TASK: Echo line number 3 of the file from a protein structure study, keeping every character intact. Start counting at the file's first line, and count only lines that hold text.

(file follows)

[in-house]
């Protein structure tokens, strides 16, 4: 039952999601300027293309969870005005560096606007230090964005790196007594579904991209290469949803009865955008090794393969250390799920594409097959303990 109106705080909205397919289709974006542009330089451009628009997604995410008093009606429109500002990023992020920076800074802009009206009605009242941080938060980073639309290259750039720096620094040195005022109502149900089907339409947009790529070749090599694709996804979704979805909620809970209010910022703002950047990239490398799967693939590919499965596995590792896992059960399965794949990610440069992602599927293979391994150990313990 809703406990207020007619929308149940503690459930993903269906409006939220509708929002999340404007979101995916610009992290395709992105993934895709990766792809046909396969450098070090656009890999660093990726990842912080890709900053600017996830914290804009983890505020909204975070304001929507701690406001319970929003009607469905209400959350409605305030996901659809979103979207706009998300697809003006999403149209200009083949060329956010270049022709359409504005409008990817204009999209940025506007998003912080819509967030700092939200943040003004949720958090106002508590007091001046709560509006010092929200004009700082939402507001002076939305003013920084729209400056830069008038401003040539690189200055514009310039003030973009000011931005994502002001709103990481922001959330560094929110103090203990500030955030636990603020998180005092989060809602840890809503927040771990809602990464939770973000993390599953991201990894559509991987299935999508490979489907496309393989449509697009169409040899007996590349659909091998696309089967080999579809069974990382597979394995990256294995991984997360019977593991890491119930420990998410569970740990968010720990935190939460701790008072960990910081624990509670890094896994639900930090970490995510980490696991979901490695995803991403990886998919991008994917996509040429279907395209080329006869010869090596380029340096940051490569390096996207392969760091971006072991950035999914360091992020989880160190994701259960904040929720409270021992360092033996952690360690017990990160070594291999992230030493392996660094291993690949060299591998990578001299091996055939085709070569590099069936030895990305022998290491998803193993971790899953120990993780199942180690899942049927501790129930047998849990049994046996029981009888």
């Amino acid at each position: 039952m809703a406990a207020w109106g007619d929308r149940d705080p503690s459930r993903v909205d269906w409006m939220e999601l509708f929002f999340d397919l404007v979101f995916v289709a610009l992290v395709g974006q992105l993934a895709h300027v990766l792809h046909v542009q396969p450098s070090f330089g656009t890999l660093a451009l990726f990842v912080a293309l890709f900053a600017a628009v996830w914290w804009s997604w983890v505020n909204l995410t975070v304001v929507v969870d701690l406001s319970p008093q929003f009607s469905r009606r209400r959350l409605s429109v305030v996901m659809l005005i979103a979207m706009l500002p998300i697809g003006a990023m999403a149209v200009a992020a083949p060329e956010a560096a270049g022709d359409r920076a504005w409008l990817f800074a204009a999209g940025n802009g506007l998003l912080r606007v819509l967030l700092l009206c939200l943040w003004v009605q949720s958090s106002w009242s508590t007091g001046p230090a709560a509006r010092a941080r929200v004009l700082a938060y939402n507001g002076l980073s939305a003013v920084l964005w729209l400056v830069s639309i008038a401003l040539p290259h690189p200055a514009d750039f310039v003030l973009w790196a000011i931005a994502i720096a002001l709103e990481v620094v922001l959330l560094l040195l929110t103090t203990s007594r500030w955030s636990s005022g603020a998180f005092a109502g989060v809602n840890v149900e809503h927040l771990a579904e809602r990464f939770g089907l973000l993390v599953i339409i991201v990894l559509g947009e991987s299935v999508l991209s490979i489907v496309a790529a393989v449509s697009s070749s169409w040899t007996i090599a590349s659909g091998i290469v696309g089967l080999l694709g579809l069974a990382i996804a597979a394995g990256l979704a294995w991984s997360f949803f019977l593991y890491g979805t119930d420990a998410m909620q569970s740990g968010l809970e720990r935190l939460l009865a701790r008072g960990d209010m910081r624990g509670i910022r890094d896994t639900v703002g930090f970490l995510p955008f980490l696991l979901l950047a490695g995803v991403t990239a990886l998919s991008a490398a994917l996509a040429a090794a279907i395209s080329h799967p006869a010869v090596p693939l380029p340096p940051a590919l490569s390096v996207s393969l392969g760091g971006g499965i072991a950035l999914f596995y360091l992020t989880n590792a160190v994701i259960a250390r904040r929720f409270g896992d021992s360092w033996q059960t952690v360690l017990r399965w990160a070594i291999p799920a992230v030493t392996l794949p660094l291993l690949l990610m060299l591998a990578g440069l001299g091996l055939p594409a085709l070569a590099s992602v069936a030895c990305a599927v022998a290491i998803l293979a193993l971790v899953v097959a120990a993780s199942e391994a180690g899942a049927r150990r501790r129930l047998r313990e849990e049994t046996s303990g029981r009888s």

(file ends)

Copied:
């Amino acid at each position: 039952m809703a406990a207020w109106g007619d929308r149940d705080p503690s459930r993903v909205d269906w409006m939220e999601l509708f929002f999340d397919l404007v979101f995916v289709a610009l992290v395709g974006q992105l993934a895709h300027v990766l792809h046909v542009q396969p450098s070090f330089g656009t890999l660093a451009l990726f990842v912080a293309l890709f900053a600017a628009v996830w914290w804009s997604w983890v505020n909204l995410t975070v304001v929507v969870d701690l406001s319970p008093q929003f009607s469905r009606r209400r959350l409605s429109v305030v996901m659809l005005i979103a979207m706009l500002p998300i697809g003006a990023m999403a149209v200009a992020a083949p060329e956010a560096a270049g022709d359409r920076a504005w409008l990817f800074a204009a999209g940025n802009g506007l998003l912080r606007v819509l967030l700092l009206c939200l943040w003004v009605q949720s958090s106002w009242s508590t007091g001046p230090a709560a509006r010092a941080r929200v004009l700082a938060y939402n507001g002076l980073s939305a003013v920084l964005w729209l400056v830069s639309i008038a401003l040539p290259h690189p200055a514009d750039f310039v003030l973009w790196a000011i931005a994502i720096a002001l709103e990481v620094v922001l959330l560094l040195l929110t103090t203990s007594r500030w955030s636990s005022g603020a998180f005092a109502g989060v809602n840890v149900e809503h927040l771990a579904e809602r990464f939770g089907l973000l993390v599953i339409i991201v990894l559509g947009e991987s299935v999508l991209s490979i489907v496309a790529a393989v449509s697009s070749s169409w040899t007996i090599a590349s659909g091998i290469v696309g089967l080999l694709g579809l069974a990382i996804a597979a394995g990256l979704a294995w991984s997360f949803f019977l593991y890491g979805t119930d420990a998410m909620q569970s740990g968010l809970e720990r935190l939460l009865a701790r008072g960990d209010m910081r624990g509670i910022r890094d896994t639900v703002g930090f970490l995510p955008f980490l696991l979901l950047a490695g995803v991403t990239a990886l998919s991008a490398a994917l996509a040429a090794a279907i395209s080329h799967p006869a010869v090596p693939l380029p340096p940051a590919l490569s390096v996207s393969l392969g760091g971006g499965i072991a950035l999914f596995y360091l992020t989880n590792a160190v994701i259960a250390r904040r929720f409270g896992d021992s360092w033996q059960t952690v360690l017990r399965w990160a070594i291999p799920a992230v030493t392996l794949p660094l291993l690949l990610m060299l591998a990578g440069l001299g091996l055939p594409a085709l070569a590099s992602v069936a030895c990305a599927v022998a290491i998803l293979a193993l971790v899953v097959a120990a993780s199942e391994a180690g899942a049927r150990r501790r129930l047998r313990e849990e049994t046996s303990g029981r009888s």